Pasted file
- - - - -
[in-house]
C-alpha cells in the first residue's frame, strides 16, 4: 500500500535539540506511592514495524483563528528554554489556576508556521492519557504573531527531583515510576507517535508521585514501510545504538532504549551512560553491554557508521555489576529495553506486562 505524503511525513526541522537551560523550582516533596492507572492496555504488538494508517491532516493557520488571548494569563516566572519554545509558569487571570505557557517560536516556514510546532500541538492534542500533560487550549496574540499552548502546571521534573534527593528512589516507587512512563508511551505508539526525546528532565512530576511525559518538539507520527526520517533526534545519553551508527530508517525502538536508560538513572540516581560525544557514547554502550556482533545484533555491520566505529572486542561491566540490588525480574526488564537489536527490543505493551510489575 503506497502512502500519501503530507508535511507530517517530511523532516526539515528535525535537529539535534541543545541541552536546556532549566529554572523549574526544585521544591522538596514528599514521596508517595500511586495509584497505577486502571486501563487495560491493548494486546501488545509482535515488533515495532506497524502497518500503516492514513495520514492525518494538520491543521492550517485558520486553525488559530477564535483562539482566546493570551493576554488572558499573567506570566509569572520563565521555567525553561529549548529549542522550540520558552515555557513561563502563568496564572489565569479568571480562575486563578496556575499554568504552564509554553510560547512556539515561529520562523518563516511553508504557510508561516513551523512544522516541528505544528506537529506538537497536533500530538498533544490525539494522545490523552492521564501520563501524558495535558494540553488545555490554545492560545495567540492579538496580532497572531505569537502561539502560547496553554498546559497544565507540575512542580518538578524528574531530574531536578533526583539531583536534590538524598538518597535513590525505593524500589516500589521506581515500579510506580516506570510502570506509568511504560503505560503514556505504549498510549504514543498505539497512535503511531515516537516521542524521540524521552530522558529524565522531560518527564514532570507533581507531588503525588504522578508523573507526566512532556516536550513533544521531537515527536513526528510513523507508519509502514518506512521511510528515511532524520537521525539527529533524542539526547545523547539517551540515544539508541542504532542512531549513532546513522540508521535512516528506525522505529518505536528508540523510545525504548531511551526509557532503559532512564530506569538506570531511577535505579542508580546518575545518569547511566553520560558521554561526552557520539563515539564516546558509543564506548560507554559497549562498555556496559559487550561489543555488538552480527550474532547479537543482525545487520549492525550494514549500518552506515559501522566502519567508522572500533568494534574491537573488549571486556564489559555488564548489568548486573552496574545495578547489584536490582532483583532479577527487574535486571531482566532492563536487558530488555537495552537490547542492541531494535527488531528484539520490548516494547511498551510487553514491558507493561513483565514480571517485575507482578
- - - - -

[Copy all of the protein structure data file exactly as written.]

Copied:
[in-house]
C-alpha cells in the first residue's frame, strides 16, 4: 500500500535539540506511592514495524483563528528554554489556576508556521492519557504573531527531583515510576507517535508521585514501510545504538532504549551512560553491554557508521555489576529495553506486562 505524503511525513526541522537551560523550582516533596492507572492496555504488538494508517491532516493557520488571548494569563516566572519554545509558569487571570505557557517560536516556514510546532500541538492534542500533560487550549496574540499552548502546571521534573534527593528512589516507587512512563508511551505508539526525546528532565512530576511525559518538539507520527526520517533526534545519553551508527530508517525502538536508560538513572540516581560525544557514547554502550556482533545484533555491520566505529572486542561491566540490588525480574526488564537489536527490543505493551510489575 503506497502512502500519501503530507508535511507530517517530511523532516526539515528535525535537529539535534541543545541541552536546556532549566529554572523549574526544585521544591522538596514528599514521596508517595500511586495509584497505577486502571486501563487495560491493548494486546501488545509482535515488533515495532506497524502497518500503516492514513495520514492525518494538520491543521492550517485558520486553525488559530477564535483562539482566546493570551493576554488572558499573567506570566509569572520563565521555567525553561529549548529549542522550540520558552515555557513561563502563568496564572489565569479568571480562575486563578496556575499554568504552564509554553510560547512556539515561529520562523518563516511553508504557510508561516513551523512544522516541528505544528506537529506538537497536533500530538498533544490525539494522545490523552492521564501520563501524558495535558494540553488545555490554545492560545495567540492579538496580532497572531505569537502561539502560547496553554498546559497544565507540575512542580518538578524528574531530574531536578533526583539531583536534590538524598538518597535513590525505593524500589516500589521506581515500579510506580516506570510502570506509568511504560503505560503514556505504549498510549504514543498505539497512535503511531515516537516521542524521540524521552530522558529524565522531560518527564514532570507533581507531588503525588504522578508523573507526566512532556516536550513533544521531537515527536513526528510513523507508519509502514518506512521511510528515511532524520537521525539527529533524542539526547545523547539517551540515544539508541542504532542512531549513532546513522540508521535512516528506525522505529518505536528508540523510545525504548531511551526509557532503559532512564530506569538506570531511577535505579542508580546518575545518569547511566553520560558521554561526552557520539563515539564516546558509543564506548560507554559497549562498555556496559559487550561489543555488538552480527550474532547479537543482525545487520549492525550494514549500518552506515559501522566502519567508522572500533568494534574491537573488549571486556564489559555488564548489568548486573552496574545495578547489584536490582532483583532479577527487574535486571531482566532492563536487558530488555537495552537490547542492541531494535527488531528484539520490548516494547511498551510487553514491558507493561513483565514480571517485575507482578